A Lifelong Passion for Giving Back

By Christian McCuaig on January 4 / 2017

[Cancer, History]Comments

marwah

If you’re looking to speak with Dr. Kanta Marwah, there are a number of places you might find her.

She could be traveling throughout her community finding worthy causes to support on behalf of the Kiwanis Club of Ottawa, or creating her own endowment fund at the National Arts Centre. She may be looking after some of her responsibilities as a Professor Emeritus at Carleton University, or even visiting the Ottawa Regional Cancer Foundation, where she has been a supporter and generous donor for years.

And as she turns 80 years young today, Dr. Marwah only has intentions of doing more, noting that her involvement in her community is simply a part of who she is.

“It is something in my heart, that I have to give back to the community,” she says. “I don’t know if some of us have been so lucky to get so much within this world, so we have to give back to the community too. And why not? When we go, we go empty handed. We don’t take anything with us.”

Dr. Marwah grew up in India, later moving to the United States and Canada to complete her extensive education. Her father passed away from cancer shortly after she finished her accelerated undergraduate degree at a young age, one of the reasons she is so passionate about investing in cancer care. One of the giant flowers in the Richard and Annette Bloch Cancer Survivors Park next to the Ottawa Regional Cancer Foundation’s Maplesoft Centre is dedicated to the memory of her parents, who she says are responsible for her giving spirit.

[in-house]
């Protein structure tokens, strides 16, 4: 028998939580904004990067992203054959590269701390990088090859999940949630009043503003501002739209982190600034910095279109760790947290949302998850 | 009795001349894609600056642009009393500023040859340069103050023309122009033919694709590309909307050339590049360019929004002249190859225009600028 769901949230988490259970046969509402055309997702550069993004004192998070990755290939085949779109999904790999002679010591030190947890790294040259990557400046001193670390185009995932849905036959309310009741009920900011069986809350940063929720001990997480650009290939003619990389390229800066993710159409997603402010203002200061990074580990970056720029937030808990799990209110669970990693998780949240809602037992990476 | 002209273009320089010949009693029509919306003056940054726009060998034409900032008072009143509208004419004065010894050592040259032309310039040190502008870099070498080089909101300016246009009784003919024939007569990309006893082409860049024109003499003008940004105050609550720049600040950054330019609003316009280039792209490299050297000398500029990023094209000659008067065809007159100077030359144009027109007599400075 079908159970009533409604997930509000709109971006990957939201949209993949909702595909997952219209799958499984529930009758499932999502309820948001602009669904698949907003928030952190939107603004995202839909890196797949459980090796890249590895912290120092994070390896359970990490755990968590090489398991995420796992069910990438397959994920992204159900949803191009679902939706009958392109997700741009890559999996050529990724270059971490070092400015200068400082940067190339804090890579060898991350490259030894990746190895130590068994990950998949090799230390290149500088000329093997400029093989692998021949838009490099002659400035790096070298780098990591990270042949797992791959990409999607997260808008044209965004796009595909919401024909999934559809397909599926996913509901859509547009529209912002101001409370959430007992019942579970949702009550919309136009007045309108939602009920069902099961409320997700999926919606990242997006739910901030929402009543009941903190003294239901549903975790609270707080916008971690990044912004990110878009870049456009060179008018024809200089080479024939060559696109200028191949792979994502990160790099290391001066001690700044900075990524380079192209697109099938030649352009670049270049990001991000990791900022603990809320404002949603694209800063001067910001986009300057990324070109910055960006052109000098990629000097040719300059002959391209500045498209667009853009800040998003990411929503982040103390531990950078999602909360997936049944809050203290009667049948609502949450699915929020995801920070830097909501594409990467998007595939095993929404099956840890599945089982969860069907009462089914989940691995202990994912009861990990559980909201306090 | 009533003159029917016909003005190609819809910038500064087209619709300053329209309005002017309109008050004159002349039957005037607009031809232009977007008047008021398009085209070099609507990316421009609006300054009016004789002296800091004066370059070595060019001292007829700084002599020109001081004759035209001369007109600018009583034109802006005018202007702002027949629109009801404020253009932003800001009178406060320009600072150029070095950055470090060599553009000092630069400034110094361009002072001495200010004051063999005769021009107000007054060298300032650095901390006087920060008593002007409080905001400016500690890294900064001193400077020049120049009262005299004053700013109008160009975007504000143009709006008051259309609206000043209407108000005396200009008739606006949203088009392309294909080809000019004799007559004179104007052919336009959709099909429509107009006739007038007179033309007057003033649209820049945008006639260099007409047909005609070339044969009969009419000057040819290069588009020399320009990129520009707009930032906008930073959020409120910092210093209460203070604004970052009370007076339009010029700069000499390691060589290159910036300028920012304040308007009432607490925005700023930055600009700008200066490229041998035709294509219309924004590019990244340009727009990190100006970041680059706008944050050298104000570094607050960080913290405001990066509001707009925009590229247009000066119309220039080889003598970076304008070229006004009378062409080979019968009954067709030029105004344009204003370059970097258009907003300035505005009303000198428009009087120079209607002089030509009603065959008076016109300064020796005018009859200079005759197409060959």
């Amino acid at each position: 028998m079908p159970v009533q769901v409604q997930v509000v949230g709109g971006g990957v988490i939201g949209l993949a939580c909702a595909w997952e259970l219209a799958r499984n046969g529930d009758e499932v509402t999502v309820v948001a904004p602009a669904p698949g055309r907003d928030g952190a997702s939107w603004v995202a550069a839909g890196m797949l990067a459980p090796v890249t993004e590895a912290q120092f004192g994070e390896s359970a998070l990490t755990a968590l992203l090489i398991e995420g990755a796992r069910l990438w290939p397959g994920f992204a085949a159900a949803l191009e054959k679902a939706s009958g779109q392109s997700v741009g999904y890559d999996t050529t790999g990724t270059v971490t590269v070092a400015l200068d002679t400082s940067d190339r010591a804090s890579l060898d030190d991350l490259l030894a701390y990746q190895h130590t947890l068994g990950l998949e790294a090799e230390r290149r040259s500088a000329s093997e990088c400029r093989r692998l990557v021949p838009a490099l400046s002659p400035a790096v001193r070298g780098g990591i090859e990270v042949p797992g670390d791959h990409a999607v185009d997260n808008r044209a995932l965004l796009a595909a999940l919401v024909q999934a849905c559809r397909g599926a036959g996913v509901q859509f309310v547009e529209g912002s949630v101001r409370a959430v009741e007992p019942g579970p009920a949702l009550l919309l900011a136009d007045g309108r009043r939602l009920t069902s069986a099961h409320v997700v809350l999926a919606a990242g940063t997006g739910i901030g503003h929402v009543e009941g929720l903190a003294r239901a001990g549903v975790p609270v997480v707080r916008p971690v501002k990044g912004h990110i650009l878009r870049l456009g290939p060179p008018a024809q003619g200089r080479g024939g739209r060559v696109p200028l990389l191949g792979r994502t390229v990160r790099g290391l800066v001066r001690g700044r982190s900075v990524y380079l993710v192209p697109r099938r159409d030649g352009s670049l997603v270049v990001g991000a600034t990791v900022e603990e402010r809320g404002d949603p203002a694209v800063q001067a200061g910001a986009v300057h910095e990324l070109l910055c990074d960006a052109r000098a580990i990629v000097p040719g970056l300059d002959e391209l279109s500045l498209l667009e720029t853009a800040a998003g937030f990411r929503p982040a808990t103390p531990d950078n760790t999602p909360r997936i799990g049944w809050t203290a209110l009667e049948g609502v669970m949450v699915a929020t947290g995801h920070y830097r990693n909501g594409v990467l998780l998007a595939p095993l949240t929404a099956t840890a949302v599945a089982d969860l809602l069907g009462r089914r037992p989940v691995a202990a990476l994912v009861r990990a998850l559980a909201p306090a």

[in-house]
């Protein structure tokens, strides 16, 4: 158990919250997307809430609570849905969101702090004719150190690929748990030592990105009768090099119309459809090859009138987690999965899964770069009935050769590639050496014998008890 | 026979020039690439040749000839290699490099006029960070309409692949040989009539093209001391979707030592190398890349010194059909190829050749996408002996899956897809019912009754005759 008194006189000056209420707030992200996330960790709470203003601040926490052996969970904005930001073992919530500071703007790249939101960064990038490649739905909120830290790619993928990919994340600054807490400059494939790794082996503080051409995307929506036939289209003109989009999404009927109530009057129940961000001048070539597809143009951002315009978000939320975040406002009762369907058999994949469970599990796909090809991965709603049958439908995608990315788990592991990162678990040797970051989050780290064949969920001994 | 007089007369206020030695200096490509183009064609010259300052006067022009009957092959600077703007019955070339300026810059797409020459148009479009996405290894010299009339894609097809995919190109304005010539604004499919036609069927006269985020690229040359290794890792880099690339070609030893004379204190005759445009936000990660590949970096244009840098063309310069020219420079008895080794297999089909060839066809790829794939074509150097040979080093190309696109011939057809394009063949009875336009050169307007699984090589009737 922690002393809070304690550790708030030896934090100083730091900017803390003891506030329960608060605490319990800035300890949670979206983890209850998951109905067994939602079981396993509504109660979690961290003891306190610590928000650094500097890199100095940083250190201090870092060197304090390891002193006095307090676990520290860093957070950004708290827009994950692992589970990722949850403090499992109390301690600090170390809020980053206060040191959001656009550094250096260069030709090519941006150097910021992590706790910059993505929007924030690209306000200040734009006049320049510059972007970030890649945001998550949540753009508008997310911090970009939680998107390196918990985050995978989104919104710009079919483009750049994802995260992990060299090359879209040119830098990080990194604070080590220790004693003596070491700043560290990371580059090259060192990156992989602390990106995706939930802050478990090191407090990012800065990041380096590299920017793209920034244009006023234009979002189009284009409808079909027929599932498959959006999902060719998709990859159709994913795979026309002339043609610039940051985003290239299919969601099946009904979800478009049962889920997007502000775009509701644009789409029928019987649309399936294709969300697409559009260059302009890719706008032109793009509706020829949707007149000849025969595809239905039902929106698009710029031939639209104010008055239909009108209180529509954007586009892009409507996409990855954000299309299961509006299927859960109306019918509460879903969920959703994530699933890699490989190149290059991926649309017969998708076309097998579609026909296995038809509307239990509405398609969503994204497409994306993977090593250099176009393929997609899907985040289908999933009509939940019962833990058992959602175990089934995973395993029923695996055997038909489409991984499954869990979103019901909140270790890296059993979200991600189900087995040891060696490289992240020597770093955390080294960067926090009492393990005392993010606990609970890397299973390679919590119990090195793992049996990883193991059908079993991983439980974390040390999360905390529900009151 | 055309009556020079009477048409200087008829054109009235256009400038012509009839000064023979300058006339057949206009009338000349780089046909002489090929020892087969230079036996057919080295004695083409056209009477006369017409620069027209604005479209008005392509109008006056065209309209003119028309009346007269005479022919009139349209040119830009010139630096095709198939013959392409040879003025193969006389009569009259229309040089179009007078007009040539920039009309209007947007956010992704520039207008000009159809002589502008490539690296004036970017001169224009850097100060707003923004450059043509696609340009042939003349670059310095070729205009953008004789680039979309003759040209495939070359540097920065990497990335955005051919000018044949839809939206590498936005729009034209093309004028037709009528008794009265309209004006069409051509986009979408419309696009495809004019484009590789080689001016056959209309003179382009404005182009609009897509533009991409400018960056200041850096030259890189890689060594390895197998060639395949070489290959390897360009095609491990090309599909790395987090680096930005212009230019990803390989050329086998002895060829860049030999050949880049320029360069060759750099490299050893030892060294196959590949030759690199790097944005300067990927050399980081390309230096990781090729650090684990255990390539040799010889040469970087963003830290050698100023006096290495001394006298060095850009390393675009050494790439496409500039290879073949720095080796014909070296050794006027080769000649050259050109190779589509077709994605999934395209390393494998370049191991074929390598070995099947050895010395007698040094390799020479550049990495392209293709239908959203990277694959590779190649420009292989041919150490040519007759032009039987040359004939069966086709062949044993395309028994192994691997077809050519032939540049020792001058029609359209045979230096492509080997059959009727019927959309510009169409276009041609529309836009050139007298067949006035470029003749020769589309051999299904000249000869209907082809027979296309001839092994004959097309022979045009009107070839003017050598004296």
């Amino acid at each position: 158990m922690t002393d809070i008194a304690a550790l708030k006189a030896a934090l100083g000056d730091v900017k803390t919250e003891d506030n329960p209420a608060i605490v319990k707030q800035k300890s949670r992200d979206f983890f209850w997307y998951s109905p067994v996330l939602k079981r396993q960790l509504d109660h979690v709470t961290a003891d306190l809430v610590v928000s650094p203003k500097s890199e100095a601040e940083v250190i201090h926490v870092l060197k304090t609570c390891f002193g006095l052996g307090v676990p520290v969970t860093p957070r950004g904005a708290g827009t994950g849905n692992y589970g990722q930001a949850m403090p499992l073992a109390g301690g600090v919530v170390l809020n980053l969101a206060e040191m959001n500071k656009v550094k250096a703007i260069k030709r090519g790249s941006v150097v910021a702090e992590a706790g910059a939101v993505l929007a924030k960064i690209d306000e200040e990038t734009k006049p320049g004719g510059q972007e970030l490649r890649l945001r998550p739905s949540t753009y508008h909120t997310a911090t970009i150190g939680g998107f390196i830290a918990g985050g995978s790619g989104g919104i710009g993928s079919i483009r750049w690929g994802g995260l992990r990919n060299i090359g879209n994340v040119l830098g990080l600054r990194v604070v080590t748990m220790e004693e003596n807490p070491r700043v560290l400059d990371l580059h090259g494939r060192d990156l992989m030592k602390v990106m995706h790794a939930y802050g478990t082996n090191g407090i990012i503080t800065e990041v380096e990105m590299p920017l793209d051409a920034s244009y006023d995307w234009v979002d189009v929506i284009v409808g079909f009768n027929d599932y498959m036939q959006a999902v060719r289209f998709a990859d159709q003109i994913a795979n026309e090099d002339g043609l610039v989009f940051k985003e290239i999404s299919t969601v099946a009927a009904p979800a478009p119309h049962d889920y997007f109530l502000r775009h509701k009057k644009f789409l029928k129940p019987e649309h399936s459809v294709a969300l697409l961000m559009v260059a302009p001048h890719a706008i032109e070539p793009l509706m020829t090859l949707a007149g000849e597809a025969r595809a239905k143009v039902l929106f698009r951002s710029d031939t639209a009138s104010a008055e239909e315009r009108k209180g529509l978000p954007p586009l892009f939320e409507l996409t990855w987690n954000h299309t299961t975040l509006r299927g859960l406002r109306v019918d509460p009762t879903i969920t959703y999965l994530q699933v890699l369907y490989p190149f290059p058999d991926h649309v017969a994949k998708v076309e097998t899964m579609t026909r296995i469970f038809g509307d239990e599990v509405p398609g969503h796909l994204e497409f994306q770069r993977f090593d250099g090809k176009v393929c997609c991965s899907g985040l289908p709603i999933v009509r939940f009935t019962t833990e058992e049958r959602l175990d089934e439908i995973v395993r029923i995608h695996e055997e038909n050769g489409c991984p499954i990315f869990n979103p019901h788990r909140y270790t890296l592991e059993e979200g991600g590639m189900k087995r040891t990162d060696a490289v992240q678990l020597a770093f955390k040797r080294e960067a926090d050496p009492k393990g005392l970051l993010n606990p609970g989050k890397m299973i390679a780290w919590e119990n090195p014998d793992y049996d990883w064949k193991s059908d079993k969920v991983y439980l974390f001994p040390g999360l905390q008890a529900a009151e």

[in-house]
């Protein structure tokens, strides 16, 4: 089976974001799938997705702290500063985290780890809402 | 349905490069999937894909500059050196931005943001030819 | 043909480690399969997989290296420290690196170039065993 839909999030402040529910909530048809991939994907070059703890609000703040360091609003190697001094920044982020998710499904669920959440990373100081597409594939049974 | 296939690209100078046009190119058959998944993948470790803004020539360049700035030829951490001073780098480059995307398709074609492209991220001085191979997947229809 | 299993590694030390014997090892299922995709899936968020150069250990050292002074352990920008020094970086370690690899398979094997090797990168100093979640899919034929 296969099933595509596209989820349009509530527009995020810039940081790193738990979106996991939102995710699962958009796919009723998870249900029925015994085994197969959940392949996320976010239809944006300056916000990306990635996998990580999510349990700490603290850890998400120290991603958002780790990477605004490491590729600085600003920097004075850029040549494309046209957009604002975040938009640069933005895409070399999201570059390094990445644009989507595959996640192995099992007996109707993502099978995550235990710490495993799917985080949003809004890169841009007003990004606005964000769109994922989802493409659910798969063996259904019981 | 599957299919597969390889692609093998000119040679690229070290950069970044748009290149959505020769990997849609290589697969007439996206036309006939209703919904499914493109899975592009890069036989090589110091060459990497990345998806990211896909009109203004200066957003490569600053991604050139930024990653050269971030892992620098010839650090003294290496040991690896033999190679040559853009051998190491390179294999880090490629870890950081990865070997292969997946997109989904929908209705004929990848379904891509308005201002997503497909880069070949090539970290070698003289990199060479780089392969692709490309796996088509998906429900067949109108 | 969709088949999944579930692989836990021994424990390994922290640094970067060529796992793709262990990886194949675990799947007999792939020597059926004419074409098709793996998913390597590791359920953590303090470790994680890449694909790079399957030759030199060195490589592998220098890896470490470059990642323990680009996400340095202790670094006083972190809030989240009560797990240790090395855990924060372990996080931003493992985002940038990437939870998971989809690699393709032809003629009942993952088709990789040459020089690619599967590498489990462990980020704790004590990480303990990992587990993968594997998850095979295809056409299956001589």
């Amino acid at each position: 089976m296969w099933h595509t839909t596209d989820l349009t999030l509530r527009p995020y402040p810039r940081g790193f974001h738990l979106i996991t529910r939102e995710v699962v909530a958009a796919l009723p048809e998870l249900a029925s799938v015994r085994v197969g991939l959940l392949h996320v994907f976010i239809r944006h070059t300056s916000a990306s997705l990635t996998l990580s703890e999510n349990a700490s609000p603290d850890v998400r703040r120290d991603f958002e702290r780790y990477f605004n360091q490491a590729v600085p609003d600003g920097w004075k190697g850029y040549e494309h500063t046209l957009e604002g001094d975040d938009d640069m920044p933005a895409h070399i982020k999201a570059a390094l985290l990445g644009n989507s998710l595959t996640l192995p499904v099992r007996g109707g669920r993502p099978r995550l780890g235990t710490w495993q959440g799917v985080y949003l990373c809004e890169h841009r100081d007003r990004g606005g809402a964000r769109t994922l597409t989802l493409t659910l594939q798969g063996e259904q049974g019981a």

“What I feel, what I do…it is all because of the values my parents have instilled in me. My mother was tremendous, very sacrificing. I still remember, when there was a flood she gave away all our clothes and everything too. She said eh, we’ll manage. She was that kind of person, and my father too.”

marwah-2Chemotherapy was a relatively new treatment when her father was diagnosed with cancer, and Dr. Marwah is both amazed and encouraged by the incredible advances she has witnessed in cancer treatment since, especially here in her own community. She hopes her support of the Cancer Foundation will help families live better with cancer, and that it will one day help discover a cure.

“Medical advances have taken place; tremendous advances have taken place. We have prolonged life, we have added years to life, but we have not added life to years. Life to years would be when we find a cure.”

She also hopes her community will join her in helping to turn their own aspirations for improving cancer care a reality by supporting local efforts at the Cancer Foundation. She says that with an aging population worldwide and so much potential within science and research, she wants to do as much as she possibly can to make a difference in the lives of the people around her.

“Reality is very different from your ideals,” she says. “Most of the time ideals are very high. So try to raise reality up to meet your ideals, but never lower your ideals to suit reality.”

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